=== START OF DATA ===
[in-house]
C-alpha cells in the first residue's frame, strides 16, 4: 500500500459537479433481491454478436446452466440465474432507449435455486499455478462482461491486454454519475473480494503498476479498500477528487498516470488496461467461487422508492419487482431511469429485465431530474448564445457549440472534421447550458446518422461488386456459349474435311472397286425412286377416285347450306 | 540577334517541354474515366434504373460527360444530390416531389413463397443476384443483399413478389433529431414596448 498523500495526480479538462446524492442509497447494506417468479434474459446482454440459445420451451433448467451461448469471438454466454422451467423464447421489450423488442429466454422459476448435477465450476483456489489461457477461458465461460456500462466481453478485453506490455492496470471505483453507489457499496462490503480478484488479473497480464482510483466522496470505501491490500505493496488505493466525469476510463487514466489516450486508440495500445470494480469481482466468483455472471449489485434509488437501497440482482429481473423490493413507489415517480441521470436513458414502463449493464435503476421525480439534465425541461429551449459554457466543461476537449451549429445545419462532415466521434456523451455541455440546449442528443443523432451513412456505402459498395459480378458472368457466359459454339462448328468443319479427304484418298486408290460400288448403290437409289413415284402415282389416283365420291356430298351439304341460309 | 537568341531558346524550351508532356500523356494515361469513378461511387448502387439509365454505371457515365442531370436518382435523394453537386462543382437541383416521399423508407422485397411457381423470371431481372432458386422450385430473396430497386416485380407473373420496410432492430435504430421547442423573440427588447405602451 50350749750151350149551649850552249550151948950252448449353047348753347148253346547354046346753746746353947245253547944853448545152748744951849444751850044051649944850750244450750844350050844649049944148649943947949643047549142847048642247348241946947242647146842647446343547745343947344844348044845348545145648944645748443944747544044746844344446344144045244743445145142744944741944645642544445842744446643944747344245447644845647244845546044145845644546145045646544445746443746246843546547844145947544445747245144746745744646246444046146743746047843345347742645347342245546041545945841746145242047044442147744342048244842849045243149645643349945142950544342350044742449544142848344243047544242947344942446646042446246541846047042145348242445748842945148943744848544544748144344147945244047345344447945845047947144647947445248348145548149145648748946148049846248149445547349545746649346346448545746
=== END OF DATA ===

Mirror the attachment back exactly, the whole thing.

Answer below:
[in-house]
C-alpha cells in the first residue's frame, strides 16, 4: 500500500459537479433481491454478436446452466440465474432507449435455486499455478462482461491486454454519475473480494503498476479498500477528487498516470488496461467461487422508492419487482431511469429485465431530474448564445457549440472534421447550458446518422461488386456459349474435311472397286425412286377416285347450306 | 540577334517541354474515366434504373460527360444530390416531389413463397443476384443483399413478389433529431414596448 498523500495526480479538462446524492442509497447494506417468479434474459446482454440459445420451451433448467451461448469471438454466454422451467423464447421489450423488442429466454422459476448435477465450476483456489489461457477461458465461460456500462466481453478485453506490455492496470471505483453507489457499496462490503480478484488479473497480464482510483466522496470505501491490500505493496488505493466525469476510463487514466489516450486508440495500445470494480469481482466468483455472471449489485434509488437501497440482482429481473423490493413507489415517480441521470436513458414502463449493464435503476421525480439534465425541461429551449459554457466543461476537449451549429445545419462532415466521434456523451455541455440546449442528443443523432451513412456505402459498395459480378458472368457466359459454339462448328468443319479427304484418298486408290460400288448403290437409289413415284402415282389416283365420291356430298351439304341460309 | 537568341531558346524550351508532356500523356494515361469513378461511387448502387439509365454505371457515365442531370436518382435523394453537386462543382437541383416521399423508407422485397411457381423470371431481372432458386422450385430473396430497386416485380407473373420496410432492430435504430421547442423573440427588447405602451 50350749750151350149551649850552249550151948950252448449353047348753347148253346547354046346753746746353947245253547944853448545152748744951849444751850044051649944850750244450750844350050844649049944148649943947949643047549142847048642247348241946947242647146842647446343547745343947344844348044845348545145648944645748443944747544044746844344446344144045244743445145142744944741944645642544445842744446643944747344245447644845647244845546044145845644546145045646544445746443746246843546547844145947544445747245144746745744646246444046146743746047843345347742645347342245546041545945841746145242047044442147744342048244842849045243149645643349945142950544342350044742449544142848344243047544242947344942446646042446246541846047042145348242445748842945148943744848544544748144344147945244047345344447945845047947144647947445248348145548149145648748946148049846248149445547349545746649346346448545746